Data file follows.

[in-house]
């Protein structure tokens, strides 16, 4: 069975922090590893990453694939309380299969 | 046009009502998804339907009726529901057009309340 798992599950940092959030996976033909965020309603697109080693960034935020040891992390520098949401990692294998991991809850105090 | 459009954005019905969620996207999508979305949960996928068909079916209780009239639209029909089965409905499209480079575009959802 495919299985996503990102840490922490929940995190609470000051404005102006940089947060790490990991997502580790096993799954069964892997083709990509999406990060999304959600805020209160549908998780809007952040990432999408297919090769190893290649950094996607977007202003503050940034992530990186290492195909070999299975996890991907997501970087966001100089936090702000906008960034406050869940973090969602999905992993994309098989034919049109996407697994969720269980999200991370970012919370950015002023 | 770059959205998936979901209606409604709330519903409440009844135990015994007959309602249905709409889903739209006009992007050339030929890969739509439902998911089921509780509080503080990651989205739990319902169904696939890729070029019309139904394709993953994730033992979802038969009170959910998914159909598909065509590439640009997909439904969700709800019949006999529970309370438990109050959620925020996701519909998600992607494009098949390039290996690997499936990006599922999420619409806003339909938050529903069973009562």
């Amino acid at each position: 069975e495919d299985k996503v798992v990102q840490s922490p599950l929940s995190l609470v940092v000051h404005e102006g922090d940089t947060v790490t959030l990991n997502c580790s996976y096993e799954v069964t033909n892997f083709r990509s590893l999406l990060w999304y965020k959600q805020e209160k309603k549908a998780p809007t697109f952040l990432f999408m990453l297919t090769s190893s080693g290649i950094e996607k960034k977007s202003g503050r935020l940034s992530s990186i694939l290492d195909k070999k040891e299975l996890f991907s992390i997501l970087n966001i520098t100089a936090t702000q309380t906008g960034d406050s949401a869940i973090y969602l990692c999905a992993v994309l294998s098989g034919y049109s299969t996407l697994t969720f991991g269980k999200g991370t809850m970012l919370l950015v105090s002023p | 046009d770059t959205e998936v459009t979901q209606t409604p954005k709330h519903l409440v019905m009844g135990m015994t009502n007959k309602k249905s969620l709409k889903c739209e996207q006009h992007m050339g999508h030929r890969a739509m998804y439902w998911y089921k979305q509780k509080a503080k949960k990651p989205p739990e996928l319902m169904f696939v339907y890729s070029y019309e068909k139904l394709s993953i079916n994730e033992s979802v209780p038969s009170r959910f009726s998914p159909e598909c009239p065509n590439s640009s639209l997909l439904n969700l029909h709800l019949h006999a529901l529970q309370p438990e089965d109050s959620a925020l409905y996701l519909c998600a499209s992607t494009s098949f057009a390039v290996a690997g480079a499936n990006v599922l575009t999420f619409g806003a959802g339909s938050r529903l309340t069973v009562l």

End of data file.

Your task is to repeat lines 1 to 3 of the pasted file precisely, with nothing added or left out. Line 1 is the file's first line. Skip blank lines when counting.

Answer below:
[in-house]
């Protein structure tokens, strides 16, 4: 069975922090590893990453694939309380299969 | 046009009502998804339907009726529901057009309340 798992599950940092959030996976033909965020309603697109080693960034935020040891992390520098949401990692294998991991809850105090 | 459009954005019905969620996207999508979305949960996928068909079916209780009239639209029909089965409905499209480079575009959802 495919299985996503990102840490922490929940995190609470000051404005102006940089947060790490990991997502580790096993799954069964892997083709990509999406990060999304959600805020209160549908998780809007952040990432999408297919090769190893290649950094996607977007202003503050940034992530990186290492195909070999299975996890991907997501970087966001100089936090702000906008960034406050869940973090969602999905992993994309098989034919049109996407697994969720269980999200991370970012919370950015002023 | 770059959205998936979901209606409604709330519903409440009844135990015994007959309602249905709409889903739209006009992007050339030929890969739509439902998911089921509780509080503080990651989205739990319902169904696939890729070029019309139904394709993953994730033992979802038969009170959910998914159909598909065509590439640009997909439904969700709800019949006999529970309370438990109050959620925020996701519909998600992607494009098949390039290996690997499936990006599922999420619409806003339909938050529903069973009562």
């Amino acid at each position: 069975e495919d299985k996503v798992v990102q840490s922490p599950l929940s995190l609470v940092v000051h404005e102006g922090d940089t947060v790490t959030l990991n997502c580790s996976y096993e799954v069964t033909n892997f083709r990509s590893l999406l990060w999304y965020k959600q805020e209160k309603k549908a998780p809007t697109f952040l990432f999408m990453l297919t090769s190893s080693g290649i950094e996607k960034k977007s202003g503050r935020l940034s992530s990186i694939l290492d195909k070999k040891e299975l996890f991907s992390i997501l970087n966001i520098t100089a936090t702000q309380t906008g960034d406050s949401a869940i973090y969602l990692c999905a992993v994309l294998s098989g034919y049109s299969t996407l697994t969720f991991g269980k999200g991370t809850m970012l919370l950015v105090s002023p | 046009d770059t959205e998936v459009t979901q209606t409604p954005k709330h519903l409440v019905m009844g135990m015994t009502n007959k309602k249905s969620l709409k889903c739209e996207q006009h992007m050339g999508h030929r890969a739509m998804y439902w998911y089921k979305q509780k509080a503080k949960k990651p989205p739990e996928l319902m169904f696939v339907y890729s070029y019309e068909k139904l394709s993953i079916n994730e033992s979802v209780p038969s009170r959910f009726s998914p159909e598909c009239p065509n590439s640009s639209l997909l439904n969700l029909h709800l019949h006999a529901l529970q309370p438990e089965d109050s959620a925020l409905y996701l519909c998600a499209s992607t494009s098949f057009a390039v290996a690997g480079a499936n990006v599922l575009t999420f619409g806003a959802g339909s938050r529903l309340t069973v009562l």